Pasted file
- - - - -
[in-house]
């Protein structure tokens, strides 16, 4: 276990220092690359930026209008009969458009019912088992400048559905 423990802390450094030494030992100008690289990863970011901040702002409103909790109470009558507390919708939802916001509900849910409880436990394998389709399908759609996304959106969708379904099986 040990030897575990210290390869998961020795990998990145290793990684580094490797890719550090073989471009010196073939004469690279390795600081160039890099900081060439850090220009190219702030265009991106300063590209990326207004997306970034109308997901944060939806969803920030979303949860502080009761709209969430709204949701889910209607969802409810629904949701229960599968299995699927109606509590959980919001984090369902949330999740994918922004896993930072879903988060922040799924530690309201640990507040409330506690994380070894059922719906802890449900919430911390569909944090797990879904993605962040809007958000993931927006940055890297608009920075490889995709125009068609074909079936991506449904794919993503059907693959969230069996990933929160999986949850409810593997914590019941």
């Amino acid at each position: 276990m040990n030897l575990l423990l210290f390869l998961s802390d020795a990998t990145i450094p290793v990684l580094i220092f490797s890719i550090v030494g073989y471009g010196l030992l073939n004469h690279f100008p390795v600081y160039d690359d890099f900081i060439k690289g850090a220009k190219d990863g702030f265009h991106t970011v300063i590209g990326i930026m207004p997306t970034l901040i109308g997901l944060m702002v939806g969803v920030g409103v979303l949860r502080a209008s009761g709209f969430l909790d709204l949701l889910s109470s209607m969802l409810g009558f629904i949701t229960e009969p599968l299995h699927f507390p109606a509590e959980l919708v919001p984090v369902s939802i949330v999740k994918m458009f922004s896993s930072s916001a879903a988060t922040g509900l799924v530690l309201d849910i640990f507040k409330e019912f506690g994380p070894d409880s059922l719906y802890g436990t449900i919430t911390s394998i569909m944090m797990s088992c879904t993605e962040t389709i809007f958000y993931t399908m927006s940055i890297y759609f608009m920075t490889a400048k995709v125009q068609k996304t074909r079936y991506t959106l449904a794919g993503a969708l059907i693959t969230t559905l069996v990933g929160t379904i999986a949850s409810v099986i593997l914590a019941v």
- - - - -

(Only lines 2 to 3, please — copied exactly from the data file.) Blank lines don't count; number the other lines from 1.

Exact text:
């Protein structure tokens, strides 16, 4: 276990220092690359930026209008009969458009019912088992400048559905 423990802390450094030494030992100008690289990863970011901040702002409103909790109470009558507390919708939802916001509900849910409880436990394998389709399908759609996304959106969708379904099986 040990030897575990210290390869998961020795990998990145290793990684580094490797890719550090073989471009010196073939004469690279390795600081160039890099900081060439850090220009190219702030265009991106300063590209990326207004997306970034109308997901944060939806969803920030979303949860502080009761709209969430709204949701889910209607969802409810629904949701229960599968299995699927109606509590959980919001984090369902949330999740994918922004896993930072879903988060922040799924530690309201640990507040409330506690994380070894059922719906802890449900919430911390569909944090797990879904993605962040809007958000993931927006940055890297608009920075490889995709125009068609074909079936991506449904794919993503059907693959969230069996990933929160999986949850409810593997914590019941």
């Amino acid at each position: 276990m040990n030897l575990l423990l210290f390869l998961s802390d020795a990998t990145i450094p290793v990684l580094i220092f490797s890719i550090v030494g073989y471009g010196l030992l073939n004469h690279f100008p390795v600081y160039d690359d890099f900081i060439k690289g850090a220009k190219d990863g702030f265009h991106t970011v300063i590209g990326i930026m207004p997306t970034l901040i109308g997901l944060m702002v939806g969803v920030g409103v979303l949860r502080a209008s009761g709209f969430l909790d709204l949701l889910s109470s209607m969802l409810g009558f629904i949701t229960e009969p599968l299995h699927f507390p109606a509590e959980l919708v919001p984090v369902s939802i949330v999740k994918m458009f922004s896993s930072s916001a879903a988060t922040g509900l799924v530690l309201d849910i640990f507040k409330e019912f506690g994380p070894d409880s059922l719906y802890g436990t449900i919430t911390s394998i569909m944090m797990s088992c879904t993605e962040t389709i809007f958000y993931t399908m927006s940055i890297y759609f608009m920075t490889a400048k995709v125009q068609k996304t074909r079936y991506t959106l449904a794919g993503a969708l059907i693959t969230t559905l069996v990933g929160t379904i999986a949850s409810v099986i593997l914590a019941v």